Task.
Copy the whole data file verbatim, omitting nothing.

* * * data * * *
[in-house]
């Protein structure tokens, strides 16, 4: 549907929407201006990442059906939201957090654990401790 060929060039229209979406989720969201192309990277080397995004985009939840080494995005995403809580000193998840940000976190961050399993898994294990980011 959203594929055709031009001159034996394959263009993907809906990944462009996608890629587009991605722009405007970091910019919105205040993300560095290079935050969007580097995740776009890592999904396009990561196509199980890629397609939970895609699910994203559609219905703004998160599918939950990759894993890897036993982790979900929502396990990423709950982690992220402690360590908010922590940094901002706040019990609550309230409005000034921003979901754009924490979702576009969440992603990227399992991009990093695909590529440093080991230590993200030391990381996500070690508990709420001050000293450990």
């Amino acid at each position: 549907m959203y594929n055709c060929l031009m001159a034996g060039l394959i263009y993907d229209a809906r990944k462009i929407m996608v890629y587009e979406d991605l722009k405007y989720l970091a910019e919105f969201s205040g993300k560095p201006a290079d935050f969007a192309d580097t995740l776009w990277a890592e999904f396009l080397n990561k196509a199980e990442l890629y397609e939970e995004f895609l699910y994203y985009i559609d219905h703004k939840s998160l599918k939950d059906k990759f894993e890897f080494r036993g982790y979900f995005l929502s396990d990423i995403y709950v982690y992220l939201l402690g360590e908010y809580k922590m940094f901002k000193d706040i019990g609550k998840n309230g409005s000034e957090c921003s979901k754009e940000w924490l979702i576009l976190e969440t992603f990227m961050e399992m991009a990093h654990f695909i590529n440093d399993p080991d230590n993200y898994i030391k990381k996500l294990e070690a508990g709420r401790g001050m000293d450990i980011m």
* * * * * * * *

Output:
[in-house]
């Protein structure tokens, strides 16, 4: 549907929407201006990442059906939201957090654990401790 060929060039229209979406989720969201192309990277080397995004985009939840080494995005995403809580000193998840940000976190961050399993898994294990980011 959203594929055709031009001159034996394959263009993907809906990944462009996608890629587009991605722009405007970091910019919105205040993300560095290079935050969007580097995740776009890592999904396009990561196509199980890629397609939970895609699910994203559609219905703004998160599918939950990759894993890897036993982790979900929502396990990423709950982690992220402690360590908010922590940094901002706040019990609550309230409005000034921003979901754009924490979702576009969440992603990227399992991009990093695909590529440093080991230590993200030391990381996500070690508990709420001050000293450990």
């Amino acid at each position: 549907m959203y594929n055709c060929l031009m001159a034996g060039l394959i263009y993907d229209a809906r990944k462009i929407m996608v890629y587009e979406d991605l722009k405007y989720l970091a910019e919105f969201s205040g993300k560095p201006a290079d935050f969007a192309d580097t995740l776009w990277a890592e999904f396009l080397n990561k196509a199980e990442l890629y397609e939970e995004f895609l699910y994203y985009i559609d219905h703004k939840s998160l599918k939950d059906k990759f894993e890897f080494r036993g982790y979900f995005l929502s396990d990423i995403y709950v982690y992220l939201l402690g360590e908010y809580k922590m940094f901002k000193d706040i019990g609550k998840n309230g409005s000034e957090c921003s979901k754009e940000w924490l979702i576009l976190e969440t992603f990227m961050e399992m991009a990093h654990f695909i590529n440093d399993p080991d230590n993200y898994i030391k990381k996500l294990e070690a508990g709420r401790g001050m000293d450990i980011m």